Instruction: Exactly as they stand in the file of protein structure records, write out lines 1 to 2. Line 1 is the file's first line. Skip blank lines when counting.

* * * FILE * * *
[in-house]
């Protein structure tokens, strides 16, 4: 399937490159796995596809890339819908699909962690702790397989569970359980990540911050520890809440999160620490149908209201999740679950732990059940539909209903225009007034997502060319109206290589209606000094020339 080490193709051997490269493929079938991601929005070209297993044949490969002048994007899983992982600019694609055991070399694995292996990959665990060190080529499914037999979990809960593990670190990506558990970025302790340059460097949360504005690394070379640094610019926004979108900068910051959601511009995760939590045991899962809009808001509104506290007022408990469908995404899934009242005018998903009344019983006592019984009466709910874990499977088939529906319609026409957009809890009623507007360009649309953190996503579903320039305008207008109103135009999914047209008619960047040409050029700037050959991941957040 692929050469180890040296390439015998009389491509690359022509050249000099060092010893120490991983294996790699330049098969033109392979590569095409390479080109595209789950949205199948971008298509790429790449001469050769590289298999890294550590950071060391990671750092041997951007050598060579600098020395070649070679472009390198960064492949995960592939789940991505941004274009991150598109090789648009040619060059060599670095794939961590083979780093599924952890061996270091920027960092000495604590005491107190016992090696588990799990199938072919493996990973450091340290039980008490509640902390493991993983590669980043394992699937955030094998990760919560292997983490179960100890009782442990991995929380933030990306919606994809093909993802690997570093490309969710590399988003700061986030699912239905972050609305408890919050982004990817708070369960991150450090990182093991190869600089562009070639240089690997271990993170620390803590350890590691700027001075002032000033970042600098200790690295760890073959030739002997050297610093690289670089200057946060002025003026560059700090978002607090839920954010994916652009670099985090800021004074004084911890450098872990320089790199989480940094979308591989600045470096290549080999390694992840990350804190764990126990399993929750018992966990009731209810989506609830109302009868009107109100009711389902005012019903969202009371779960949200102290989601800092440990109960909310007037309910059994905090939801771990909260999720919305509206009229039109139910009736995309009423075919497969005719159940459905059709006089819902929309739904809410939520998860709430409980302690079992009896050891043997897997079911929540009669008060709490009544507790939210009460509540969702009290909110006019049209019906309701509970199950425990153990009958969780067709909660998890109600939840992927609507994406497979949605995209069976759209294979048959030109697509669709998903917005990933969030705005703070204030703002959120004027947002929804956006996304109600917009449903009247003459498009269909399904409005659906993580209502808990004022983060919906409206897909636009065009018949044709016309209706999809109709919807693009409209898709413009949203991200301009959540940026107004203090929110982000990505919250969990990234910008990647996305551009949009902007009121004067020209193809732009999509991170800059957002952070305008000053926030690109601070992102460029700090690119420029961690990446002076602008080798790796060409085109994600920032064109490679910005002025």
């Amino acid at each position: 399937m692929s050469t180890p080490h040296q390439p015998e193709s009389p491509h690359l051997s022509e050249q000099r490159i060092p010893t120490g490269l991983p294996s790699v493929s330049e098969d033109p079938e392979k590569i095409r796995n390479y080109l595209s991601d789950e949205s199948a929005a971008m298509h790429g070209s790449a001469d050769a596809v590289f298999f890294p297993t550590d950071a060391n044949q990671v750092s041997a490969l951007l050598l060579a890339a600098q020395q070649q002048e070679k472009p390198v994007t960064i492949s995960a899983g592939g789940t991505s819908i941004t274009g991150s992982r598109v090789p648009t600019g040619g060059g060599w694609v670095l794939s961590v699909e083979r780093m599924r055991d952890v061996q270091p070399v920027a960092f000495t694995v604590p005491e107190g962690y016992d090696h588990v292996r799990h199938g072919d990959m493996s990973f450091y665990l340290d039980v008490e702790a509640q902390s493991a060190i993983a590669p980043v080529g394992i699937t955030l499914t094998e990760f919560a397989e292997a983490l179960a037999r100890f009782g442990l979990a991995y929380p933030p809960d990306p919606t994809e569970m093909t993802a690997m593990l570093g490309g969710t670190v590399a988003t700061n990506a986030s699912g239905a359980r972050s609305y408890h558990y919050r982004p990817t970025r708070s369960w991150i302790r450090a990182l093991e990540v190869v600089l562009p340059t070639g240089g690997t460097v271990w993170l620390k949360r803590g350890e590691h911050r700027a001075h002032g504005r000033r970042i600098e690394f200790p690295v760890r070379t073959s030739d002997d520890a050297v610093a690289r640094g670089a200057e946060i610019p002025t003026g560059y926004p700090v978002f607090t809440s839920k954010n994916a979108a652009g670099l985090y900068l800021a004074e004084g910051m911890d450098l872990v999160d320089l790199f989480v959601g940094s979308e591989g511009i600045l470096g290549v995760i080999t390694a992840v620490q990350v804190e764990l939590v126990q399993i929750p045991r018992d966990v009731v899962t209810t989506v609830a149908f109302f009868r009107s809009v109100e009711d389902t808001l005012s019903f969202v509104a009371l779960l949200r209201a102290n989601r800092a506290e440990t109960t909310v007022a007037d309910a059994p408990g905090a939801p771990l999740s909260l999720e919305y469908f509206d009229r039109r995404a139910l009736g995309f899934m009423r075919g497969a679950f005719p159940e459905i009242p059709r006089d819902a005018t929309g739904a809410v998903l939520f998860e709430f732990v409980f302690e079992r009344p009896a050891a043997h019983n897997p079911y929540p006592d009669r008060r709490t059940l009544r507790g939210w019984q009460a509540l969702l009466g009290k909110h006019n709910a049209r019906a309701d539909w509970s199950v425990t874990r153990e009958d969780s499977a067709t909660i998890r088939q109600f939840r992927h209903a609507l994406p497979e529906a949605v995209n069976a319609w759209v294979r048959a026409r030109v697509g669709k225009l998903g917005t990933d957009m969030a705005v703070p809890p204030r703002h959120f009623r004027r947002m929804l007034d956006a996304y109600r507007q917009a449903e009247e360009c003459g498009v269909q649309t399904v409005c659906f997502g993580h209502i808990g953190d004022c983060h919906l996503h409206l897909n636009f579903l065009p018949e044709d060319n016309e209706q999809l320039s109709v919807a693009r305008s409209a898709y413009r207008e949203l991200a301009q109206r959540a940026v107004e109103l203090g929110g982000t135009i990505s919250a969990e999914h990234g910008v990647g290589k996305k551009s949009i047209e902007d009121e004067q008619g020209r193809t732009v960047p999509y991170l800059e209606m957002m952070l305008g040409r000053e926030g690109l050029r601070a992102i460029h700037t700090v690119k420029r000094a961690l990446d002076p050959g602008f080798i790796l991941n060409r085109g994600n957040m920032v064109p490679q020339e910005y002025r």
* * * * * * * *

[in-house]
């Protein structure tokens, strides 16, 4: 399937490159796995596809890339819908699909962690702790397989569970359980990540911050520890809440999160620490149908209201999740679950732990059940539909209903225009007034997502060319109206290589209606000094020339 080490193709051997490269493929079938991601929005070209297993044949490969002048994007899983992982600019694609055991070399694995292996990959665990060190080529499914037999979990809960593990670190990506558990970025302790340059460097949360504005690394070379640094610019926004979108900068910051959601511009995760939590045991899962809009808001509104506290007022408990469908995404899934009242005018998903009344019983006592019984009466709910874990499977088939529906319609026409957009809890009623507007360009649309953190996503579903320039305008207008109103135009999914047209008619960047040409050029700037050959991941957040 692929050469180890040296390439015998009389491509690359022509050249000099060092010893120490991983294996790699330049098969033109392979590569095409390479080109595209789950949205199948971008298509790429790449001469050769590289298999890294550590950071060391990671750092041997951007050598060579600098020395070649070679472009390198960064492949995960592939789940991505941004274009991150598109090789648009040619060059060599670095794939961590083979780093599924952890061996270091920027960092000495604590005491107190016992090696588990799990199938072919493996990973450091340290039980008490509640902390493991993983590669980043394992699937955030094998990760919560292997983490179960100890009782442990991995929380933030990306919606994809093909993802690997570093490309969710590399988003700061986030699912239905972050609305408890919050982004990817708070369960991150450090990182093991190869600089562009070639240089690997271990993170620390803590350890590691700027001075002032000033970042600098200790690295760890073959030739002997050297610093690289670089200057946060002025003026560059700090978002607090839920954010994916652009670099985090800021004074004084911890450098872990320089790199989480940094979308591989600045470096290549080999390694992840990350804190764990126990399993929750018992966990009731209810989506609830109302009868009107109100009711389902005012019903969202009371779960949200102290989601800092440990109960909310007037309910059994905090939801771990909260999720919305509206009229039109139910009736995309009423075919497969005719159940459905059709006089819902929309739904809410939520998860709430409980302690079992009896050891043997897997079911929540009669008060709490009544507790939210009460509540969702009290909110006019049209019906309701509970199950425990153990009958969780067709909660998890109600939840992927609507994406497979949605995209069976759209294979048959030109697509669709998903917005990933969030705005703070204030703002959120004027947002929804956006996304109600917009449903009247003459498009269909399904409005659906993580209502808990004022983060919906409206897909636009065009018949044709016309209706999809109709919807693009409209898709413009949203991200301009959540940026107004203090929110982000990505919250969990990234910008990647996305551009949009902007009121004067020209193809732009999509991170800059957002952070305008000053926030690109601070992102460029700090690119420029961690990446002076602008080798790796060409085109994600920032064109490679910005002025």